By Right to Life of Michigan
Since New York’s Legislature cheered legislation endorsing abortion-on-demand through all nine months of pregnancy, the prolife movement has been on the move. Many people who considered themselves prolife but didn’t commit themselves to regular efforts to end abortion have suddenly been awakened, angered, and activated.
In recent years, the prolife movement has been very successful pursuing prolife legislation on the state level. In just the last few months, that activity has become even more energized. Not only are more people getting involved, but with the replacement of pro-abortion U.S. Supreme Court Justice Anthony Kennedy, Roe v. Wade faces its first real danger in a generation.
Many people new to the movement have seen prolife legislation being passed in other states and are wondering what Michigan will do as a response to New York and other states supporting abortion-on-demand. In Michigan, our focus will be a ban on the dismemberment abortion procedure (also called a D&E abortion).
Sadly, in Michigan, this prolife crescendo came at a bad time. Michigan went from having an indifferent governor in Rick Snyder to now having an actively pro-abortion governor in Gretchen Whitmer. The silver lining is Michigan voters returned prolife majorities to the state legislature.
Right to Life of Michigan will work to advance all legislation possible, but in light of this split in Michigan government, there’s only a few prolife bills likely to be supported by both the Legislature and Governor Whitmer. These bills probably won’t deal directly with abortion, unless Governor Whitmer has a miraculous change of heart.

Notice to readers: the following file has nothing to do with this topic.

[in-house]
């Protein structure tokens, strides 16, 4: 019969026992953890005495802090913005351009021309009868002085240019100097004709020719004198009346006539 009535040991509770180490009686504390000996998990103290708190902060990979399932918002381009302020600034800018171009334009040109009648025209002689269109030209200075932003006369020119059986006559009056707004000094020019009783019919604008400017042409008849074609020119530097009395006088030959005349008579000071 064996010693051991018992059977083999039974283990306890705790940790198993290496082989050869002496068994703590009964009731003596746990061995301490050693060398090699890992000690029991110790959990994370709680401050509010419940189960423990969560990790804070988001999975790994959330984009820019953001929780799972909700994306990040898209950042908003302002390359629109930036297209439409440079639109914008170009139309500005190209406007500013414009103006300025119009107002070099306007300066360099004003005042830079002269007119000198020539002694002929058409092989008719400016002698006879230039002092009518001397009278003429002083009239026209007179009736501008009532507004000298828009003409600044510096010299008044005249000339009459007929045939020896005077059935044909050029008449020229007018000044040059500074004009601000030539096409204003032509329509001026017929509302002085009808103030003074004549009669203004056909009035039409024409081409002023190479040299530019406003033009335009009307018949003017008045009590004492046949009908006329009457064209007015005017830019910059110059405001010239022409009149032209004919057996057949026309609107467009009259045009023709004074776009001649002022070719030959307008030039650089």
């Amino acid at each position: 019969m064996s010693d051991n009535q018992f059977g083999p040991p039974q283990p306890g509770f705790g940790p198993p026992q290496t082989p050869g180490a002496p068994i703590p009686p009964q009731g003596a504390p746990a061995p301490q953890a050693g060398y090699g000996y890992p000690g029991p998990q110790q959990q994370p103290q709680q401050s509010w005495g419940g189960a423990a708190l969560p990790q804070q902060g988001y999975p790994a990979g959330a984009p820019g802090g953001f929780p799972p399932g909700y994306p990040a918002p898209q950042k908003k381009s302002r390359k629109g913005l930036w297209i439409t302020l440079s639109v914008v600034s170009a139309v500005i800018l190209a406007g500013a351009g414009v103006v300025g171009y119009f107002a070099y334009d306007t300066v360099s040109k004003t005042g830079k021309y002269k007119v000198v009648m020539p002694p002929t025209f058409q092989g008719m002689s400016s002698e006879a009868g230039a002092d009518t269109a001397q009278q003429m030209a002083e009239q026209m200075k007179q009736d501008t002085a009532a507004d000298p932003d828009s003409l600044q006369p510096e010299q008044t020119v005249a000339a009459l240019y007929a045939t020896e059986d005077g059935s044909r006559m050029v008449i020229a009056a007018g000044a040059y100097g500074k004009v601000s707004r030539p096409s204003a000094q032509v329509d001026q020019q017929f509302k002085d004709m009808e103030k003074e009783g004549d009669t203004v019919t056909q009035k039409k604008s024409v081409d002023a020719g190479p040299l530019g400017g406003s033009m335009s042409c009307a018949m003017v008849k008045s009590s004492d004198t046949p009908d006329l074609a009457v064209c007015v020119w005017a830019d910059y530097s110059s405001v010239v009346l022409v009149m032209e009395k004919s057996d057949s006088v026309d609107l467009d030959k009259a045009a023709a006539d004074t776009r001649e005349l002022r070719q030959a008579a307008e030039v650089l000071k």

However, Michigan’s Constitution has a provision that doesn’t require miracles for prolife bills to become laws in this situation—all it requires is hard work, and tons of it. Citizens can initiate legislation directly to the Legislature by collecting a large number of signatures. If the Michigan House and Senate approve the legislation, it becomes law without any input from the governor.
Right to Life of Michigan and our dozens of local affiliates have been very successful in the past using these petition drives, most recently in 2013. We’ve used it to pass legislation to require parental consent for minor teens seeking abortions, ban partial birth abortion, and prevent insurance from becoming part of every health insurance plan. Our 1987 petition drive to end Medicaid-funded abortions in Michigan has saved an estimated 228,917 lives so far!
We still want to provide Governor Whitmer with opportunities to do the right thing and send her prolife bills. However, the most likely scenario is that any big, impactful prolife bills in the next two years will require prolifers to engage in a gigantic grassroots effort to collect hundreds of thousands of signatures in the span of several weeks. Such an effort requires a laser-like focus, and for the next two years the focus of Right to Life of Michigan and our affiliates is on a bill to ban dismemberment abortion.
Why a dismemberment ban? Several other states have advanced different pieces of big, impactful prolife legislation: bans on abortion after 20 weeks, heartbeat bans, bans on sex-selection abortion, banning abortions targeting children with disabilities, and some have passed dismemberment bans. Some have passed a combination of two or more of these bills.
Michigan is unique. Michigan has an important Michigan Supreme Court precedent from 1973, shortly after Roe v. Wade and Doe v. Bolton were decided. Michigan law has banned abortion except to save the life of the mother since 1846. After Roe was decided in 1973, the Michigan Supreme Court ruled in People v. Bricker that Roe and Doe are only blocking enforcement of Michigan’s law; Michigan’s law was not repealed. Our abortion ban is in legal effect, but only partially-enforceable at the moment.